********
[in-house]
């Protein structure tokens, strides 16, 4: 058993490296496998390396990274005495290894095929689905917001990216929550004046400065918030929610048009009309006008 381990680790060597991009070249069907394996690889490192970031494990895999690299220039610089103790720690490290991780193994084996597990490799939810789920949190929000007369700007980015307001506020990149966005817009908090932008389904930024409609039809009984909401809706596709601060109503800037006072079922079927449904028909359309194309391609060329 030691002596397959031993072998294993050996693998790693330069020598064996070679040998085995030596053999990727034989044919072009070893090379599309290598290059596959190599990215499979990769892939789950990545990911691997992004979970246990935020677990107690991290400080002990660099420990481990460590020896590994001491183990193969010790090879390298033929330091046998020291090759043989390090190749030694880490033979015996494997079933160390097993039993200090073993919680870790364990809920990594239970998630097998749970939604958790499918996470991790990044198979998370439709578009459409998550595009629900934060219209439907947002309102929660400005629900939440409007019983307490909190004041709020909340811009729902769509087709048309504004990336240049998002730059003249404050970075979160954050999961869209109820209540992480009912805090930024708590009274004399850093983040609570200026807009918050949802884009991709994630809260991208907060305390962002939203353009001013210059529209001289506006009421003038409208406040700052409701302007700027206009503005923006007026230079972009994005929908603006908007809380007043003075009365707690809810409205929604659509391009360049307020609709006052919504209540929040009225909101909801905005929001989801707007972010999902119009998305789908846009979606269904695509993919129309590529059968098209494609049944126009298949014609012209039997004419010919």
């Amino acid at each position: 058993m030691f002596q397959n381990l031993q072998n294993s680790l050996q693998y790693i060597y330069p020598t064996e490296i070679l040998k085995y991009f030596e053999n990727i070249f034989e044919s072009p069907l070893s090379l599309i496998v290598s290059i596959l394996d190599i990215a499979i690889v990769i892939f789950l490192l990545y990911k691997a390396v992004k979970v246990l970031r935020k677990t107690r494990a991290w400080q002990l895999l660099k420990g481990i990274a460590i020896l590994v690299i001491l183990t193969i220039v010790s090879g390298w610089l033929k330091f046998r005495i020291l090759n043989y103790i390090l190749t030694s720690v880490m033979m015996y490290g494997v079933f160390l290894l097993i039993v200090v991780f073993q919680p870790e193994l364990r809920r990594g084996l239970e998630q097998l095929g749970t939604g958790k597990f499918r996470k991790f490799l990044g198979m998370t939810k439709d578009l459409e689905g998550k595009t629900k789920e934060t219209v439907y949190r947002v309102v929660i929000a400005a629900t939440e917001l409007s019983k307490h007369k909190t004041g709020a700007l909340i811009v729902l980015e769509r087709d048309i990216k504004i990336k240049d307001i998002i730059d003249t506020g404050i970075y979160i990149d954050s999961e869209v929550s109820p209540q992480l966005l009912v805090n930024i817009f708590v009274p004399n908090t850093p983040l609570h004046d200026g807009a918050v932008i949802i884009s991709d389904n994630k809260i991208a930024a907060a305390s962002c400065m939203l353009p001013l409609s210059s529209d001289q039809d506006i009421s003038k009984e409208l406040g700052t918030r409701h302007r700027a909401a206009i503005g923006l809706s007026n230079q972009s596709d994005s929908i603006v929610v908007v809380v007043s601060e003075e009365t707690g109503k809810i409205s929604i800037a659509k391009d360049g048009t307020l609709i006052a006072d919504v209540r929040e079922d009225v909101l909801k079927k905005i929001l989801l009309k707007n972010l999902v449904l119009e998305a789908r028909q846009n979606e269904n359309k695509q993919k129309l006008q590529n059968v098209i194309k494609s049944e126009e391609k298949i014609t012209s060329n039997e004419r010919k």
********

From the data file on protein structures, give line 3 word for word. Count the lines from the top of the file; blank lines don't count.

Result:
């Amino acid at each position: 058993m030691f002596q397959n381990l031993q072998n294993s680790l050996q693998y790693i060597y330069p020598t064996e490296i070679l040998k085995y991009f030596e053999n990727i070249f034989e044919s072009p069907l070893s090379l599309i496998v290598s290059i596959l394996d190599i990215a499979i690889v990769i892939f789950l490192l990545y990911k691997a390396v992004k979970v246990l970031r935020k677990t107690r494990a991290w400080q002990l895999l660099k420990g481990i990274a460590i020896l590994v690299i001491l183990t193969i220039v010790s090879g390298w610089l033929k330091f046998r005495i020291l090759n043989y103790i390090l190749t030694s720690v880490m033979m015996y490290g494997v079933f160390l290894l097993i039993v200090v991780f073993q919680p870790e193994l364990r809920r990594g084996l239970e998630q097998l095929g749970t939604g958790k597990f499918r996470k991790f490799l990044g198979m998370t939810k439709d578009l459409e689905g998550k595009t629900k789920e934060t219209v439907y949190r947002v309102v929660i929000a400005a629900t939440e917001l409007s019983k307490h007369k909190t004041g709020a700007l909340i811009v729902l980015e769509r087709d048309i990216k504004i990336k240049d307001i998002i730059d003249t506020g404050i970075y979160i990149d954050s999961e869209v929550s109820p209540q992480l966005l009912v805090n930024i817009f708590v009274p004399n908090t850093p983040l609570h004046d200026g807009a918050v932008i949802i884009s991709d389904n994630k809260i991208a930024a907060a305390s962002c400065m939203l353009p001013l409609s210059s529209d001289q039809d506006i009421s003038k009984e409208l406040g700052t918030r409701h302007r700027a909401a206009i503005g923006l809706s007026n230079q972009s596709d994005s929908i603006v929610v908007v809380v007043s601060e003075e009365t707690g109503k809810i409205s929604i800037a659509k391009d360049g048009t307020l609709i006052a006072d919504v209540r929040e079922d009225v909101l909801k079927k905005i929001l989801l009309k707007n972010l999902v449904l119009e998305a789908r028909q846009n979606e269904n359309k695509q993919k129309l006008q590529n059968v098209i194309k494609s049944e126009e391609k298949i014609t012209s060329n039997e004419r010919k």